She suggests that it is simply stress, of arriving near a turning point in my life.  Graduating from high school, going to college.  A lot of people have trouble adjusting.  As far as I know, nobody I know collapses and has hellish visions in their head though.  I sit idly at a table in the break room resting my head in my hands.  I keep hoping that this will end soon.

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Written by andrewsnafu

March 23, 2010 at 3:20 pm

Posted in Chapter 3

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Path Obscured: Chapter 2

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I wonder if the sun ever feels depressed doing the same thing every day.

“Annie!” a faint voice interrupts my thoughts. A sick feeling engulfs me as my surroundings make me feel out-of-place.

“Annie!” the voice again, louder this time, I feel like the sun is burning my eyes as I stare into it. As I attempt to close my eyes, things around me suddenly change. Staring up at an unfamiliar face holding a light above me.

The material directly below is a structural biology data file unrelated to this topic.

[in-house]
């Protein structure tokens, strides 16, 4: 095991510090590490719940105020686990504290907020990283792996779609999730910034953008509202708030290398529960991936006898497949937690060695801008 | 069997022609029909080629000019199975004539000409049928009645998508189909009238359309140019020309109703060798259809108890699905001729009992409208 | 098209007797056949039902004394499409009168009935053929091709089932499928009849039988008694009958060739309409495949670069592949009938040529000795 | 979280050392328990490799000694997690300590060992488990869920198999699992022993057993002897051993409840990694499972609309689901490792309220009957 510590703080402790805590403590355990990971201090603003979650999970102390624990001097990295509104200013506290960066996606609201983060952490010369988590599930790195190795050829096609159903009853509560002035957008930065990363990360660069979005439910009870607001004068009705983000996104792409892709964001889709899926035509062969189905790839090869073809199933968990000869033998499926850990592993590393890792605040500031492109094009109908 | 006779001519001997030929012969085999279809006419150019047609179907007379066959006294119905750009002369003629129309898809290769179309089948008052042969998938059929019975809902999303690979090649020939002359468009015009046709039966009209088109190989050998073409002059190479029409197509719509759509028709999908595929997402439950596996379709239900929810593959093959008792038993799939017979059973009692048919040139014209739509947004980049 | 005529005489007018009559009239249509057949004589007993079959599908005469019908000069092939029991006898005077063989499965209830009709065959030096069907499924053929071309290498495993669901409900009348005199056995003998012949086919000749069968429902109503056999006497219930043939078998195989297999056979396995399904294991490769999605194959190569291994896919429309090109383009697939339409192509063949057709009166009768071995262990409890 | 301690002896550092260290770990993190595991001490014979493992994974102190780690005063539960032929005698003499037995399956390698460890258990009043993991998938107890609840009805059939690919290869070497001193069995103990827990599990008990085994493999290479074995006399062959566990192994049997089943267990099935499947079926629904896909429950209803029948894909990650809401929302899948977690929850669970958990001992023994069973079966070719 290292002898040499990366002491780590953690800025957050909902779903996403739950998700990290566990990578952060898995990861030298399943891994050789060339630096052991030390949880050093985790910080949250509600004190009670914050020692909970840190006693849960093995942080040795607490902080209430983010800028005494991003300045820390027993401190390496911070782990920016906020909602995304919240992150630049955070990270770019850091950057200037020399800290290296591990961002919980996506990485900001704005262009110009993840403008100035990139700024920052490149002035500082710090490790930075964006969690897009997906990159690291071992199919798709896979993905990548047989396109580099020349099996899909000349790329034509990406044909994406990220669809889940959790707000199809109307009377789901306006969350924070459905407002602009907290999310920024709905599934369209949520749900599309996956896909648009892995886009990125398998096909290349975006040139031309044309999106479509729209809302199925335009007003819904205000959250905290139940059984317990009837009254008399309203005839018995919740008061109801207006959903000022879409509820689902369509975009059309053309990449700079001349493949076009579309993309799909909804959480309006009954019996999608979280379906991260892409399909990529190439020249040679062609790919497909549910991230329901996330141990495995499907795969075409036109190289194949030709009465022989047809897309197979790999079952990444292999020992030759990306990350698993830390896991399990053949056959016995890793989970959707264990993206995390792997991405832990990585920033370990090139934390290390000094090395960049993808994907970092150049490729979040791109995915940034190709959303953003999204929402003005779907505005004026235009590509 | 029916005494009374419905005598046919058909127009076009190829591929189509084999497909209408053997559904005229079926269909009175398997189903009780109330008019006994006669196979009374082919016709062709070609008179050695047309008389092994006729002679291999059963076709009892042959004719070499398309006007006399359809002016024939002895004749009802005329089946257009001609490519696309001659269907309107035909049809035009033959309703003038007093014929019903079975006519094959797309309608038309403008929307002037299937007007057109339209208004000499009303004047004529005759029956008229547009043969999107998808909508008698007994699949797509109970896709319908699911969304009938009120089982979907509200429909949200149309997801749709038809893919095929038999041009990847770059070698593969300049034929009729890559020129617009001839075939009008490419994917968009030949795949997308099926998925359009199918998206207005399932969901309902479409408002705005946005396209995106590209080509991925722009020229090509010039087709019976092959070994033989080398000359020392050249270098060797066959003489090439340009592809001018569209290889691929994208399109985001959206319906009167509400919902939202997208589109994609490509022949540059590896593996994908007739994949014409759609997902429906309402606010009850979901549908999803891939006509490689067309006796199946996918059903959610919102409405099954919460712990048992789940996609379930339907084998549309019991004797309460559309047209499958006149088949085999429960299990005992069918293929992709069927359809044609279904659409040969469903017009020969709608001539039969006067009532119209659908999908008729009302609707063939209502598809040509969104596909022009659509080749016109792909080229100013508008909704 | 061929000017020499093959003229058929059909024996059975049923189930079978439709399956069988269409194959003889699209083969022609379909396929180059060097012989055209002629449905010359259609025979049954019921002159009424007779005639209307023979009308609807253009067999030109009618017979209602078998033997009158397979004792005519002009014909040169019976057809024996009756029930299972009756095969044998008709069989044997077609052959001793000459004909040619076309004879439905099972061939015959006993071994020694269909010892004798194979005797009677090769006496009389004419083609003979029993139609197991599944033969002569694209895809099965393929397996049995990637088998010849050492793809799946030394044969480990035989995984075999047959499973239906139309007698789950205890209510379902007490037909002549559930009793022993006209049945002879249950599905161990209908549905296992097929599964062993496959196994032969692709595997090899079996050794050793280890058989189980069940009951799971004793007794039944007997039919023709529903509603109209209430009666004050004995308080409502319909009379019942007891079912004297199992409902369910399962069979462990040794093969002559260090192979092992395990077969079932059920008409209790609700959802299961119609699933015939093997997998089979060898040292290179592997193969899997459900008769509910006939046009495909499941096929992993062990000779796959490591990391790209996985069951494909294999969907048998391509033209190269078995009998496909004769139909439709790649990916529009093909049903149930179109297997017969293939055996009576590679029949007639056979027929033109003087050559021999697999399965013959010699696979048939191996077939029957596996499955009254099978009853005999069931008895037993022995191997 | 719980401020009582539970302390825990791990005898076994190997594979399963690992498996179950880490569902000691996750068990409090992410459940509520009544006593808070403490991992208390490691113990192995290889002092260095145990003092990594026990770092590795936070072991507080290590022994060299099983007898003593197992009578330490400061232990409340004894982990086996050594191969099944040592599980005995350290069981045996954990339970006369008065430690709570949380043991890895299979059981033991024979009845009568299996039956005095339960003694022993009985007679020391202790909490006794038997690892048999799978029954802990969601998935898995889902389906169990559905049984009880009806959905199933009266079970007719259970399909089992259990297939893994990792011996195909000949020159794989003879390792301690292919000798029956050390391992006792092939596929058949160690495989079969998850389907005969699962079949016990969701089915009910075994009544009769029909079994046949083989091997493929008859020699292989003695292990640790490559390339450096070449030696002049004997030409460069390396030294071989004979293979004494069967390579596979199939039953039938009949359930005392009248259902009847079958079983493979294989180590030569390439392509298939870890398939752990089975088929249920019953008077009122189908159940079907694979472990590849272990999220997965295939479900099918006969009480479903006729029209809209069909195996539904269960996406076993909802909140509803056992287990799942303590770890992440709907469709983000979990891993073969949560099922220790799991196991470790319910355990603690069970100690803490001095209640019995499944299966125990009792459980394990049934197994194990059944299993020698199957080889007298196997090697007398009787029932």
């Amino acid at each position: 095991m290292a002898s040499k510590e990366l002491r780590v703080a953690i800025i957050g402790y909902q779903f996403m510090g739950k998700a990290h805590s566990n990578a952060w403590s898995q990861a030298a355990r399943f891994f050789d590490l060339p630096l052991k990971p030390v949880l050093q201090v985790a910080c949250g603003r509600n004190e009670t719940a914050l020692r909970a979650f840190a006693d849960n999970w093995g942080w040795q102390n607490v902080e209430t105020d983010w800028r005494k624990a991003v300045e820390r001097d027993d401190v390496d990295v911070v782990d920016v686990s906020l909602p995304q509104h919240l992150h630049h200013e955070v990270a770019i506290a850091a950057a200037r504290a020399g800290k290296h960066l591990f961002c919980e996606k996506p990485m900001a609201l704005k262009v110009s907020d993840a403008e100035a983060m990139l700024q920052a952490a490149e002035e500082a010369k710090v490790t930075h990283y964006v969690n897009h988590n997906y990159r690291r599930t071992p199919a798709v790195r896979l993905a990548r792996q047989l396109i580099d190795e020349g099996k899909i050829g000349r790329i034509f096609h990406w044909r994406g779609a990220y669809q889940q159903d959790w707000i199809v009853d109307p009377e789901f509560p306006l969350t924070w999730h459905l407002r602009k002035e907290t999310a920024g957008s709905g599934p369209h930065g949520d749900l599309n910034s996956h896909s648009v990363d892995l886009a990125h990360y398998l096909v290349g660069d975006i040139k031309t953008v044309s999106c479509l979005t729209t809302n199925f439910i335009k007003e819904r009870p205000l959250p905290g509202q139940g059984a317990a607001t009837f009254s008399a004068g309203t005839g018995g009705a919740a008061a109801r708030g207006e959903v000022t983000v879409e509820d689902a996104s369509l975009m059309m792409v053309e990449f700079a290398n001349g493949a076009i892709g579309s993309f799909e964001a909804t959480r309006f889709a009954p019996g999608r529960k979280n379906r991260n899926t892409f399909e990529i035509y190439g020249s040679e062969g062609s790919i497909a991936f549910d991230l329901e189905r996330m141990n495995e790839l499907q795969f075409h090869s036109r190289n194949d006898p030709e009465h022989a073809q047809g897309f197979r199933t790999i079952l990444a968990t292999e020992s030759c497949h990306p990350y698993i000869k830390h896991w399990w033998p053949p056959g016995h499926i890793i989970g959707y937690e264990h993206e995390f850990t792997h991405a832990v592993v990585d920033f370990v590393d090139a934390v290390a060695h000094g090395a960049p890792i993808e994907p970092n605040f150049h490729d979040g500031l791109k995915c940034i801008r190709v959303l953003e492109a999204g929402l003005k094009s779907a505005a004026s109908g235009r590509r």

My head aches, I glance around beginning to recognize a few familiar faces. “Hey coach, what’s going on?” I ask, the words feel strained and disorganized, as if I hadn’t spoken for a long time.

The coach’s face changes to a smile as he lets out an exasperated sigh. “Seems you fainted during the 4×400, took a spill on the track.”

I blink tilting my head a bit, the dull ache from my arms brings the realization that they are bandaged. “Well, that’s not good. Hope I didn’t worry you too much coach.” I say flashing a bright grin.

“I think you may have taken a few years off my life.” he says with a chuckle. I notice that the coach is also bandaged, on his left cheek.

“How’d that happen?” I say pointing to his bandaged face, “Hit on the wrong track mom?”

The coach blushes suddenly, looking quite uncomfortable. The EMT who had packed his things chuckles softly. It’s Laura who answers with a laugh, “When you stopped and started falling coach tripped over himself and did a face-plant on the track.”

I feel bad as I burst out laughing, Coach Anderson places a hand on his forehead and tries to hide his face a bit, laughing as well. “At least you are okay, that’s what counts.” Coach Anderson says into hands.

“Sorry for the trouble, I’ll make you some cookies to make up for it, how’s that?” I say grinning again.